Public TV: Last bastion of programs with class
WASHINGTON -- When cable TV was just entering our lives 20 or 25 years ago, a lot of Americans started saying with amazing assurance, "Well, now we don't need public television. You can get everything you need on cable."
One of those conversations was about A & amp;E's "Biography" series, which I, like so many others, found to be a particularly engrossing show. It was so good, it was almost like a painless psychology lesson about various human lives we had not understood before.
While it is still shown at less-popular times of the day, it was removed from its key 8 p.m. slot, when most of us could best watch it.
Why? Maybe just a juggling of time slots, maybe something more. Even public praise is not enough when economics -- or ideology -- enter culture. And no one has to be told of the debasement of the human condition that a focus only on economics has brought us in many television shows today.
This shows me that the only security we have on television in terms of constant cultural excellence was, and is, public television. That is why I am so aggrieved and angry at the ideological shenanigans raging around PBS and threatening, for the first time since its birth in 1967, to destroy it.
The far right of the administration has been waging an all-out campaign to either take over public television or to "rid us of this damned spot." Which intention will prevail remains to be seen. But the road has been rocky.
Kenneth Tomlinson, chairman of the umbrella group the Corporation for Public Broadcasting, which oversees PBS but is not supposed to interfere with content, is an outspoken critic of public television and in particular of Bill Moyers for his recently canceled show, "Now With Bill Moyers." Tomlinson, who was the respected editor of Reader's Digest, has been widely accused by members of Congress of going so far as to secretly contract a consultant to monitor the political content of Moyers' and other PBS shows.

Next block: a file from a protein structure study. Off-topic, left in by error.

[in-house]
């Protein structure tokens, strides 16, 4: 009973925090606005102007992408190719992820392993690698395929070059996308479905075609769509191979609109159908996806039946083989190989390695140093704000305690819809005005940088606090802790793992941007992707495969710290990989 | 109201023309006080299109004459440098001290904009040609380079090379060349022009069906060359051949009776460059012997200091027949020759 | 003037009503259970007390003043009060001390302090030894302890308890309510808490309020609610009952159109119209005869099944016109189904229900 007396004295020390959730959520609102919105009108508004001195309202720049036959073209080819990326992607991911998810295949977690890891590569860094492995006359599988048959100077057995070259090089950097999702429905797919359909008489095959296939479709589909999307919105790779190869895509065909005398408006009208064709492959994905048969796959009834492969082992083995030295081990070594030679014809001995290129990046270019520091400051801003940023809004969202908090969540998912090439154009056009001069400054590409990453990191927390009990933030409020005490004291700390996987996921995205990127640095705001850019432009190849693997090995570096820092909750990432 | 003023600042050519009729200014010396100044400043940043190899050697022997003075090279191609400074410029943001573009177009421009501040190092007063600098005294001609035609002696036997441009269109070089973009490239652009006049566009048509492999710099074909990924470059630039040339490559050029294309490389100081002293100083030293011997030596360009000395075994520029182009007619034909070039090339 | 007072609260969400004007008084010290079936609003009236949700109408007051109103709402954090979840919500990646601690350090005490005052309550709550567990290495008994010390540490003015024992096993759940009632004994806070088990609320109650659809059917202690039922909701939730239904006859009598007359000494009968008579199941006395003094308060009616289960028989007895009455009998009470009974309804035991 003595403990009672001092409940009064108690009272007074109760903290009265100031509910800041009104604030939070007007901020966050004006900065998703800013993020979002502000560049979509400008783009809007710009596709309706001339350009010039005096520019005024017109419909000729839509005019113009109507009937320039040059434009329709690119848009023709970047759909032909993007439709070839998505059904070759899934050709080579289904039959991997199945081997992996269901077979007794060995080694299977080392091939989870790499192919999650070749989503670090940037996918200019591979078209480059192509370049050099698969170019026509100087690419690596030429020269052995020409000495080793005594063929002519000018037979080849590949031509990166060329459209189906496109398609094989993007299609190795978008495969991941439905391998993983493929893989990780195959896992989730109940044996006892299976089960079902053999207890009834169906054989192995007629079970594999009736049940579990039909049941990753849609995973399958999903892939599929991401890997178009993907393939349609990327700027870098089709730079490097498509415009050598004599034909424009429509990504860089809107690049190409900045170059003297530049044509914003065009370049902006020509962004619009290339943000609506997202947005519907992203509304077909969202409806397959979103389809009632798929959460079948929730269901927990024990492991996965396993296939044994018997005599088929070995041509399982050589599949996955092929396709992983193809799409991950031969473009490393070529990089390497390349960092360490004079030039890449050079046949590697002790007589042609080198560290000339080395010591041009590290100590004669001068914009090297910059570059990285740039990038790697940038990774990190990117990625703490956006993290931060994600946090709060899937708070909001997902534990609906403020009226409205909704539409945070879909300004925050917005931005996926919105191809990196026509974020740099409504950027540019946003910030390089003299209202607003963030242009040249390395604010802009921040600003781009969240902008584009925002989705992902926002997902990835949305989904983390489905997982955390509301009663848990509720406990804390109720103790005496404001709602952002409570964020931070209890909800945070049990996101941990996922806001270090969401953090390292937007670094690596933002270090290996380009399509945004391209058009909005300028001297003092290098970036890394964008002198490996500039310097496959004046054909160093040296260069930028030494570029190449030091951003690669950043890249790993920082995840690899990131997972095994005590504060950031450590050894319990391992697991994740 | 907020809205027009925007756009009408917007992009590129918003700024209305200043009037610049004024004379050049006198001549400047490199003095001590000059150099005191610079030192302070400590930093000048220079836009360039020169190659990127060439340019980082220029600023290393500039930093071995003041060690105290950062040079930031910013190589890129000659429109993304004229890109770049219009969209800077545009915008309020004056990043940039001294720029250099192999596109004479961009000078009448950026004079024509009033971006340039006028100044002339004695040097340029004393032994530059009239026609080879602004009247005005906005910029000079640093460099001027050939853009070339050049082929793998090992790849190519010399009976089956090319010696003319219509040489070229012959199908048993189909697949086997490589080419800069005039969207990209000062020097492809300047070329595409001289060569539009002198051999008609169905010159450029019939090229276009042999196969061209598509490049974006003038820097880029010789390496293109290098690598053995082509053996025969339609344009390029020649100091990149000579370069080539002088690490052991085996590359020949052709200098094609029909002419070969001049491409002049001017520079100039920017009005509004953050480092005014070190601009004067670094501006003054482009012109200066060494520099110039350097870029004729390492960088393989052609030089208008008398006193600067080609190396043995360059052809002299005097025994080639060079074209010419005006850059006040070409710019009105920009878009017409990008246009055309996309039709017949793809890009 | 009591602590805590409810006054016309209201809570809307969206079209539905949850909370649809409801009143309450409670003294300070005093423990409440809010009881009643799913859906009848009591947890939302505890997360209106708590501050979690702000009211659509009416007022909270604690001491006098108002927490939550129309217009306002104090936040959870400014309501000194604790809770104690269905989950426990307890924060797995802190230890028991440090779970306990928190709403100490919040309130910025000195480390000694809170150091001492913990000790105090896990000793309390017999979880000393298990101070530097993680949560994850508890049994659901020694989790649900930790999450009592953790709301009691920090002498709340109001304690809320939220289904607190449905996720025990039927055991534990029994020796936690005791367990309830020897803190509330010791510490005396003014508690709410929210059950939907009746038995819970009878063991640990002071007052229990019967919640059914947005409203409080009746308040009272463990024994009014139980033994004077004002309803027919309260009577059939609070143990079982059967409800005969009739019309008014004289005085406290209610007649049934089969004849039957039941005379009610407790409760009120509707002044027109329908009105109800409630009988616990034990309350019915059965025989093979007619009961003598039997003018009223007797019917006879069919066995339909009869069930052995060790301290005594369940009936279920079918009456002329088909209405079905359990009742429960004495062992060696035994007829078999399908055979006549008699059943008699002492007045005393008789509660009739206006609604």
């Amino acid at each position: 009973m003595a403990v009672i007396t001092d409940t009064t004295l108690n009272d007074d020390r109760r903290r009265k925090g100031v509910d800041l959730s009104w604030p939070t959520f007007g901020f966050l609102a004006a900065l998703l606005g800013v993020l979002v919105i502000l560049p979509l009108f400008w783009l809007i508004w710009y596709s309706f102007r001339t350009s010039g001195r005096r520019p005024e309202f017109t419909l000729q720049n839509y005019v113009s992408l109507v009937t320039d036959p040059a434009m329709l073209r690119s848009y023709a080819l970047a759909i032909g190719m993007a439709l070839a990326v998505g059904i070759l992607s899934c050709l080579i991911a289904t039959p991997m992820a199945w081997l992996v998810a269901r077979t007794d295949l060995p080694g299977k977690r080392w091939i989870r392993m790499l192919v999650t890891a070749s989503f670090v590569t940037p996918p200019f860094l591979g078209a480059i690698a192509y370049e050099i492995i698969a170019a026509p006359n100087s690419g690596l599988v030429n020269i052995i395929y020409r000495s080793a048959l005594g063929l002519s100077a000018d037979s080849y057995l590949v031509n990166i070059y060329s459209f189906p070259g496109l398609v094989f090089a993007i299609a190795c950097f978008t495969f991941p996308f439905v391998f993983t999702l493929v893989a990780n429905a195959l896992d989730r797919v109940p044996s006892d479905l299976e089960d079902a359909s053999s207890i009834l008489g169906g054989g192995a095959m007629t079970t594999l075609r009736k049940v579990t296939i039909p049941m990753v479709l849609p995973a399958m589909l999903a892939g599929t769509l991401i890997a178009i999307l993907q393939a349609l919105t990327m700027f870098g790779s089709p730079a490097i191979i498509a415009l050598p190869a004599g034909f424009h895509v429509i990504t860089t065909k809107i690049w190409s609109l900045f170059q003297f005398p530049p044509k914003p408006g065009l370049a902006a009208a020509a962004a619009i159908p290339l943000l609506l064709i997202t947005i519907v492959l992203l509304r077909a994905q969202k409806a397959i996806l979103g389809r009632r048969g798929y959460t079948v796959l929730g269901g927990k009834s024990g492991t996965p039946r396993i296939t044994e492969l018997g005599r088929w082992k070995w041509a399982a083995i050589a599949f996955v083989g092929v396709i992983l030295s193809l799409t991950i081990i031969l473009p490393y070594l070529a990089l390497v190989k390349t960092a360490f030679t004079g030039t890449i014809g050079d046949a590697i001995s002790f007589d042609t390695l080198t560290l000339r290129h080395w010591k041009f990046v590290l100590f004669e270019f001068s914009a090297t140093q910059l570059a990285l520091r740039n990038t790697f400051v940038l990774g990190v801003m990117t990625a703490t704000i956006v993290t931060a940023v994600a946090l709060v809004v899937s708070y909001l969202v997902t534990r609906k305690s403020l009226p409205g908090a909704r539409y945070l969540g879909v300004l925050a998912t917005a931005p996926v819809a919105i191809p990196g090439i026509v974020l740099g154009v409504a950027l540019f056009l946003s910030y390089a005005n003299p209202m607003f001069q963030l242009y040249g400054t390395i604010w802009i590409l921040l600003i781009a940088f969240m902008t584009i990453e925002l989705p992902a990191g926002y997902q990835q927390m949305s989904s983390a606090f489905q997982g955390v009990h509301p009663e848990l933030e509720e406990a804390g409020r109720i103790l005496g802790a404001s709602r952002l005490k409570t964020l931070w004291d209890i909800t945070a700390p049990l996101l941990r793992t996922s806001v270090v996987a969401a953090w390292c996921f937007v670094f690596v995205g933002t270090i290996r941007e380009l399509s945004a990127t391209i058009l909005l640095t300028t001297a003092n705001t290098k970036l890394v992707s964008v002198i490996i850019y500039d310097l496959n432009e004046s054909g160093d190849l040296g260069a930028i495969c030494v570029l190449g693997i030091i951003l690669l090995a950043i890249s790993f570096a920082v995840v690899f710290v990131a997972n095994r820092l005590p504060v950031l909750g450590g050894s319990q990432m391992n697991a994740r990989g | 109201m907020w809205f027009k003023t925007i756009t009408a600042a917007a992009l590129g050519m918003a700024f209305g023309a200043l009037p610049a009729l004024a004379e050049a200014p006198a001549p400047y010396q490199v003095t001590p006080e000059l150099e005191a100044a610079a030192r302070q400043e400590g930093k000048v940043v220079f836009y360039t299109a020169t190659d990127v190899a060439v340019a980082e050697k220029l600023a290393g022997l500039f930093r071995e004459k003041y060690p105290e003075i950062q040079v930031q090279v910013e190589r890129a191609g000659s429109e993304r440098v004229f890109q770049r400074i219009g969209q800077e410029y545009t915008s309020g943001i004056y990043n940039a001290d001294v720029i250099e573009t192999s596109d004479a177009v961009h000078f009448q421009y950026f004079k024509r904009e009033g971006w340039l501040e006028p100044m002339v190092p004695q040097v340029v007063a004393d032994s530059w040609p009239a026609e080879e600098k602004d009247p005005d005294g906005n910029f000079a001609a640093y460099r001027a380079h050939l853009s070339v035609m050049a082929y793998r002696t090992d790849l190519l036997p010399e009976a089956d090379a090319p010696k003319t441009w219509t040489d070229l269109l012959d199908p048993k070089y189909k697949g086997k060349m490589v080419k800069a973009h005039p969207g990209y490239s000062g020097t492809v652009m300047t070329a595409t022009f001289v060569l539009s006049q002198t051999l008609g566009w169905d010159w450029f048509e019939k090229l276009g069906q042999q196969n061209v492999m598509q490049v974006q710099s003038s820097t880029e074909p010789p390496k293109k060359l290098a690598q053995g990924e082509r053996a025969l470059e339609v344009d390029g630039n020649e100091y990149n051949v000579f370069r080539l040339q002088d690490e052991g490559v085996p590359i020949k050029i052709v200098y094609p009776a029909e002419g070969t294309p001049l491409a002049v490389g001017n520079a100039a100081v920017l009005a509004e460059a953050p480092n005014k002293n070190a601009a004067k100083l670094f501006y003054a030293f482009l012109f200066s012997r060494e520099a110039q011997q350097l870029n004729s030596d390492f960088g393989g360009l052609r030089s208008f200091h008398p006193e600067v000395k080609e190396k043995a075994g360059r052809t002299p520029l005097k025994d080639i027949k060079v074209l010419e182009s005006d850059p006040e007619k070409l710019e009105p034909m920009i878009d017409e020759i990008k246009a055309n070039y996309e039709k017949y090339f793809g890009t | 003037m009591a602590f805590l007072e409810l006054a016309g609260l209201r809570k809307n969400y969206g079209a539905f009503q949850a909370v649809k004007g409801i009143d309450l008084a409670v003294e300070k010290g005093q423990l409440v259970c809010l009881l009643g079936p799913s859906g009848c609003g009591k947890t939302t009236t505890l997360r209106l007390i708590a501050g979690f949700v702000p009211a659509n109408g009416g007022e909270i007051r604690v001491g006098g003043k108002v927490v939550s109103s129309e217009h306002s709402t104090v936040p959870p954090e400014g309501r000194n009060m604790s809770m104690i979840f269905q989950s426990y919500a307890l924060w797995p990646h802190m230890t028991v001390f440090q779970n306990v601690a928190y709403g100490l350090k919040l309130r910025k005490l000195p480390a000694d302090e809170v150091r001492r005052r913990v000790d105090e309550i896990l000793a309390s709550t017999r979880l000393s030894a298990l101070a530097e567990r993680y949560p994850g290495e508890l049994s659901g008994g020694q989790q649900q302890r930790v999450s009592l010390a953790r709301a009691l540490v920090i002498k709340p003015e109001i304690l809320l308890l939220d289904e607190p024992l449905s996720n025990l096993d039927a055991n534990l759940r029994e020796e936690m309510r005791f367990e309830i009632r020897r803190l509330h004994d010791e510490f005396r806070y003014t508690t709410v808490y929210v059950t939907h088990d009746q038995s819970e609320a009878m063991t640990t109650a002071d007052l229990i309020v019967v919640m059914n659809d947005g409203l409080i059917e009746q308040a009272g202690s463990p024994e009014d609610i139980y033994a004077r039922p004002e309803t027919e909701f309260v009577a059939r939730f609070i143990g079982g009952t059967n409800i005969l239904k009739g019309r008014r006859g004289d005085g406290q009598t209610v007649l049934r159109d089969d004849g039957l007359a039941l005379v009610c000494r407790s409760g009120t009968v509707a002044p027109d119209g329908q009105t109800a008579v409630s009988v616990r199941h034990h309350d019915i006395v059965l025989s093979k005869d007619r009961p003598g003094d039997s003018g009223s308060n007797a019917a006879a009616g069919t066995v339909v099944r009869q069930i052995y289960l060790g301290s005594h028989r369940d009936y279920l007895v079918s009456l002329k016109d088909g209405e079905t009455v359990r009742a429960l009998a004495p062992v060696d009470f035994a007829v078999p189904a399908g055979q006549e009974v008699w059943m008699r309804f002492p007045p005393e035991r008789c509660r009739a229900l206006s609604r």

If you are a Friday night PBS-watcher, you cannot have missed that a fair-minded show like "Wall Street Week in Review" has been replaced by The Wall Street Journal editorial board ( & quot;Journal Editorial Report & quot;) discussing the week's news.
Now, let's be clear about what this case study (one of many) means: This is not a show like "Washington Week in Review," which I was privileged to be on for 22 years with moderator Paul Duke, where journalists of different newspapers and persuasions discuss the news from various viewpoints. Rather, it is a discussion among radically ideological advocates, all in total agreement.
The Journal, an excellent paper in its news columns, is in no way traditionally conservative in its editorial pages. Rather, it is "radical-conservative," as are most of the thinkers in the Bush administration. Its editors believe in "open borders" for anyone and everyone to enter the U.S.; they unflinchingly support every turn of the Iraq war; and they seem to consider any type of liberalism the equivalent of communism. This is the "balanced coverage" the PBS critics really want.
Right now, it is unclear where the fight is headed, because every week or so, funding is taken away from PBS or given back. But we do know what will happen if this strange and destructive vendetta continues.
There will be virtually no imaginative children's programs on television because almost all are on PBS; there will be few culturally uplifting programs because, when you make television dependent upon bottom-line economics, such shows "don't pay." Thus there will be no central cultural clearinghouse where Americans can see the ideas that enliven our culture. It will be particularly destructive to rural communities.
As the hated Bill Moyers warned in a recent op-ed piece in The Washington Post, the country is threatened by "the bastard muses," which he lists as "propaganda, which pleads ... for a special cause at the expense of the total truth; sentimentality, which works up emotional responses unwarranted by and in excess of the occasion; and pornography, which focuses on one powerful drive at the expense of the total human personality."
Universal Press Syndicate